Clerkenwell Design Week was a truly inspirational festival, a real celebration of craft and design. CDW2015 showcased both established and emerging designers and companies. There was a really refreshing variety of work, but what we were most struck by was the shared sense of nostalgia. There seemed to be a focus on looking back to historic design movements for inspiration as well as keeping craft alive.
We spoke to the designers and craftsmen at TedWood about their work. Started by Ted Jeffries, TedWood uses sustainably grown British hardwoods for their contemporary wooden furniture, which is not only stunningly designed but holds a family value and history. They'd brought their working bench from their studio in Sussex to exhibit alongside pieces of furniture and lighting, having been passed down from Ted's grandfather and father who both used it. It's exciting to meet young designers who really are keeping this traditional craft going, but reworking it with their own contemporary designs. The leather shades on the lights (below right) were made by Ted's mother, a true family collaboration.
This Robin Day chair (below left) caught our eye as soon as we walked in. Day undoubtedly transformed British design and high street furniture, his 'Polyprop' stacking chairs has become one of the best selling chairs of all time. It was his postwar modernist furniture though that has been so influential to contemporary design as he developed low-cost but sensitively designed items.
His influence was evident in Stellar Works 'Utility' range (below right) which centres on this idea of function and efficiency. Their return to industrial design is counterbalanced by their use of soft leather and smooth woods.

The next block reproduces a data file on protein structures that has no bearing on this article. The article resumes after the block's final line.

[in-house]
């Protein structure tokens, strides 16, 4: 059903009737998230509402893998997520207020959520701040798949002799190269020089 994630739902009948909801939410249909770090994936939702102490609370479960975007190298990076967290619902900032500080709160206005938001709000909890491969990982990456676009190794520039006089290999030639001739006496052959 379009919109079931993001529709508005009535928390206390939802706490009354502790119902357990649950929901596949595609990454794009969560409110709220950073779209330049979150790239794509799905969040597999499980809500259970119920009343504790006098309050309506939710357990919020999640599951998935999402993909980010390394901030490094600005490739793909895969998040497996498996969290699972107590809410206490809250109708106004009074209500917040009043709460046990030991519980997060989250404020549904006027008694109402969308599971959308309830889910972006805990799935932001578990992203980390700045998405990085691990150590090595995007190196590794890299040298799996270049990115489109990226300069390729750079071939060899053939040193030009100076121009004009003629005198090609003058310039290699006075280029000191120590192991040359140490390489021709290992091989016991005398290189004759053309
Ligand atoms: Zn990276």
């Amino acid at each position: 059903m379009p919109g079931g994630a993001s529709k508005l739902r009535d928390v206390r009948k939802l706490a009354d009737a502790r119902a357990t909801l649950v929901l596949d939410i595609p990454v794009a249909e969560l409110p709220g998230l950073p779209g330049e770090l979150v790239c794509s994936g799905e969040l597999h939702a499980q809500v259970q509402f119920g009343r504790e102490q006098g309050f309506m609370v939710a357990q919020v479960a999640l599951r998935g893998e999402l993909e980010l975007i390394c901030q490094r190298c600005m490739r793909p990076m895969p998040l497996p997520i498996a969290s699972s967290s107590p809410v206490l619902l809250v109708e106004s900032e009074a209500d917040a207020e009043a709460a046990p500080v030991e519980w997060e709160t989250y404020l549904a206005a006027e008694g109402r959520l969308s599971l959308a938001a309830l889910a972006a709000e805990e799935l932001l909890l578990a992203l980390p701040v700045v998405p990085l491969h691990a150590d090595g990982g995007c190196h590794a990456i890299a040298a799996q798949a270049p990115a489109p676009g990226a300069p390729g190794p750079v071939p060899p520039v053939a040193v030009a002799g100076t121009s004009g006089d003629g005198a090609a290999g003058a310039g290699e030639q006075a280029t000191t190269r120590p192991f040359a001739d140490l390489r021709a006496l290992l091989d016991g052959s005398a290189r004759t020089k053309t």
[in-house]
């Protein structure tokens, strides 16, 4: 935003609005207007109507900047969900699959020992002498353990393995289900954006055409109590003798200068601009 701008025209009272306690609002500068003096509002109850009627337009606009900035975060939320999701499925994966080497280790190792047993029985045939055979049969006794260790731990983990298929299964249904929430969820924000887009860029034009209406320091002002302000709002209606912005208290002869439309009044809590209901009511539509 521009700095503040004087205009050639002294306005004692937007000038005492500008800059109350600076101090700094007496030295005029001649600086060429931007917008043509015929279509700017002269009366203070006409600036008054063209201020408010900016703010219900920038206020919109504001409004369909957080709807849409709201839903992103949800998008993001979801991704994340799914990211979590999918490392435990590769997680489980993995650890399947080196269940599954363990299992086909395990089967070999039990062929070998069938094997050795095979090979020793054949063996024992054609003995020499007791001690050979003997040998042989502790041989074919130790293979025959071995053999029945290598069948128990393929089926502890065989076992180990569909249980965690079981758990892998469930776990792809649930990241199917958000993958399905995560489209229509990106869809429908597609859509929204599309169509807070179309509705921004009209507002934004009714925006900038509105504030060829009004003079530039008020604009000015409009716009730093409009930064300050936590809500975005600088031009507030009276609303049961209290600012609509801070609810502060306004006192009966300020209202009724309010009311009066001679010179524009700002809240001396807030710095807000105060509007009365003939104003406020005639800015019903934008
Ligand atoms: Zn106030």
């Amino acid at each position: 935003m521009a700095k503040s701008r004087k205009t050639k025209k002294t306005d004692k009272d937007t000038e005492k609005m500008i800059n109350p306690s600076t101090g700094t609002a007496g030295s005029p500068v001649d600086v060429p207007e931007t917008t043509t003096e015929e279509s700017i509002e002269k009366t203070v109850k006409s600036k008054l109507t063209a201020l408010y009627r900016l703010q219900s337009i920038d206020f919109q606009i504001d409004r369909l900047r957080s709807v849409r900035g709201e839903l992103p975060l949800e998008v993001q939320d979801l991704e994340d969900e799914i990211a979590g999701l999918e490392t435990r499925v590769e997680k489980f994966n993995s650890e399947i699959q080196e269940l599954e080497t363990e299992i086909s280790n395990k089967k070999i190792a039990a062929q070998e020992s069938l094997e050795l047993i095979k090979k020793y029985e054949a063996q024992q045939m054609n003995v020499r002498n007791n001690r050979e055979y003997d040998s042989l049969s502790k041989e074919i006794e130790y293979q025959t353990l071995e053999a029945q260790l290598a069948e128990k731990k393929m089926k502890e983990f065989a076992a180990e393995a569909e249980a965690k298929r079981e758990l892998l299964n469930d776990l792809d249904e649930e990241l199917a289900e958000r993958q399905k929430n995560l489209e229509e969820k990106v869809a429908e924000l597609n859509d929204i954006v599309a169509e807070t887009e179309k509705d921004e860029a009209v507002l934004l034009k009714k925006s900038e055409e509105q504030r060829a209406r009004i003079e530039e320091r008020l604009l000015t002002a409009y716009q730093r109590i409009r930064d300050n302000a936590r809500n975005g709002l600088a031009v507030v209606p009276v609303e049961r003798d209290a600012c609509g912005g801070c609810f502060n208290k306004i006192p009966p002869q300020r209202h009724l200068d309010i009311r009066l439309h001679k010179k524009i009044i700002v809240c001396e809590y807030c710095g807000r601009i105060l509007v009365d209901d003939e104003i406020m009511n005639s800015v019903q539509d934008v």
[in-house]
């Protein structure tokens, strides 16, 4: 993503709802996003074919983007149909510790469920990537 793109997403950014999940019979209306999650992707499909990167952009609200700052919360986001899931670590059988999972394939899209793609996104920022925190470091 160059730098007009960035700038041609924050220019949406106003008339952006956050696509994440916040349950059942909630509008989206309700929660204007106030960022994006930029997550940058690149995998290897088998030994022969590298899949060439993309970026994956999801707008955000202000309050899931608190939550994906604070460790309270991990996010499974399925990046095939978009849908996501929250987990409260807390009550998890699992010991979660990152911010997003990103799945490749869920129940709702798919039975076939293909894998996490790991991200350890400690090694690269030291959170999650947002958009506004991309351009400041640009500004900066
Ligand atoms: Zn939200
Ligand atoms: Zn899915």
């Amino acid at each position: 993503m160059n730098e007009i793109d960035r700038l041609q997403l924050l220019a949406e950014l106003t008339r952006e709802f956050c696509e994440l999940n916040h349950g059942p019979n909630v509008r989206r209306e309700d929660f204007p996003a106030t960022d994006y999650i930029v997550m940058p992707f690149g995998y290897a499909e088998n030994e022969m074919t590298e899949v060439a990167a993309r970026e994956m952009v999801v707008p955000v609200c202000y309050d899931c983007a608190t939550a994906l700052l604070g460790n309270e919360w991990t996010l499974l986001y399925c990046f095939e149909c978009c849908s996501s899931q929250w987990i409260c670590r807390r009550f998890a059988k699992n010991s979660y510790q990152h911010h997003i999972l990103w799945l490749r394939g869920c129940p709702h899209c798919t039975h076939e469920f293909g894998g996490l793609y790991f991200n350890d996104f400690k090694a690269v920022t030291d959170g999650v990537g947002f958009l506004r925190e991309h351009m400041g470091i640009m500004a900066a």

Stellar Works Laval desk (below left) is a collaboration between French furniture maker Laval and Danish design studio OeO. The collection aims to merge a sense of French elegance and simplicity with a more modern need for comfort and utility.
Tomas Alonso’s Offset Table (below right) designed for Maxdesign responds to the need for flexibility in modern working home offices. The table can be broken down and customized for varying lighting, cable and size requirements. Alonso describes it as ‘a place to eat, a place to work and a place to meet all at the same table’.
It was great to meet the team at James UK as we really value their emphasis on British craft. All of their furniture is made in the UK by a team of skilled carpenters and upholsterers. The Norton Cove sofa (below left) is a larger take on the typical armchair.
Furniture brand H were inspired by a belt-making loom found in Oaxaca, Mexico for their Loom chair (below right). They've been collaborating with a textile designer whose colour choices perfectly balance with the hardwood frame.
Thonet's iconic range has been updated to suit contemporary interiors. Their display focussed on their design history showing the evolution of Thonet’s curved wooden designs to Marcel Breuer’s curved tubular steel designs.